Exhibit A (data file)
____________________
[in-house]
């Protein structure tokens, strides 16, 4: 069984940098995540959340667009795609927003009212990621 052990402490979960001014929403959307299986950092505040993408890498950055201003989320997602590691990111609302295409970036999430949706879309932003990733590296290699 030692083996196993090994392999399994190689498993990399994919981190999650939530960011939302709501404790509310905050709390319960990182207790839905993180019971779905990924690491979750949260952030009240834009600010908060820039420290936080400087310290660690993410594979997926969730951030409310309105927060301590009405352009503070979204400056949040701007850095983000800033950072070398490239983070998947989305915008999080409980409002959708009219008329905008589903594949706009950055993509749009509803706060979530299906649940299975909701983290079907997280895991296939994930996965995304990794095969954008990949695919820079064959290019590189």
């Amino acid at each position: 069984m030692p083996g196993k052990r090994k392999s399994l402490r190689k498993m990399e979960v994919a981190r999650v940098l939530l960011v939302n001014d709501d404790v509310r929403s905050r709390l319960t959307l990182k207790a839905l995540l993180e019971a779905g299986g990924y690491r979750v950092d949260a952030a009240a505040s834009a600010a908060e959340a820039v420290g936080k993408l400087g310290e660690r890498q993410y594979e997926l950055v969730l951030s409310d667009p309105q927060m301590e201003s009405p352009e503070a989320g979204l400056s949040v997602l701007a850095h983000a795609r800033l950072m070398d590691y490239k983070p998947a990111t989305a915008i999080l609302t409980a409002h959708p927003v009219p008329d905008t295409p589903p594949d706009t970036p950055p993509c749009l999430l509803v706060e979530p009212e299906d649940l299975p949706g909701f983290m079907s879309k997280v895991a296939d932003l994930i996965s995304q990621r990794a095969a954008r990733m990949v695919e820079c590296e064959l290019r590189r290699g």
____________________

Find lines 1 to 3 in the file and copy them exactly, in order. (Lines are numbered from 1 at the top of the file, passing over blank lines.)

[in-house]
């Protein structure tokens, strides 16, 4: 069984940098995540959340667009795609927003009212990621 052990402490979960001014929403959307299986950092505040993408890498950055201003989320997602590691990111609302295409970036999430949706879309932003990733590296290699 030692083996196993090994392999399994190689498993990399994919981190999650939530960011939302709501404790509310905050709390319960990182207790839905993180019971779905990924690491979750949260952030009240834009600010908060820039420290936080400087310290660690993410594979997926969730951030409310309105927060301590009405352009503070979204400056949040701007850095983000800033950072070398490239983070998947989305915008999080409980409002959708009219008329905008589903594949706009950055993509749009509803706060979530299906649940299975909701983290079907997280895991296939994930996965995304990794095969954008990949695919820079064959290019590189």
């Amino acid at each position: 069984m030692p083996g196993k052990r090994k392999s399994l402490r190689k498993m990399e979960v994919a981190r999650v940098l939530l960011v939302n001014d709501d404790v509310r929403s905050r709390l319960t959307l990182k207790a839905l995540l993180e019971a779905g299986g990924y690491r979750v950092d949260a952030a009240a505040s834009a600010a908060e959340a820039v420290g936080k993408l400087g310290e660690r890498q993410y594979e997926l950055v969730l951030s409310d667009p309105q927060m301590e201003s009405p352009e503070a989320g979204l400056s949040v997602l701007a850095h983000a795609r800033l950072m070398d590691y490239k983070p998947a990111t989305a915008i999080l609302t409980a409002h959708p927003v009219p008329d905008t295409p589903p594949d706009t970036p950055p993509c749009l999430l509803v706060e979530p009212e299906d649940l299975p949706g909701f983290m079907s879309k997280v895991a296939d932003l994930i996965s995304q990621r990794a095969a954008r990733m990949v695919e820079c590296e064959l290019r590189r290699g």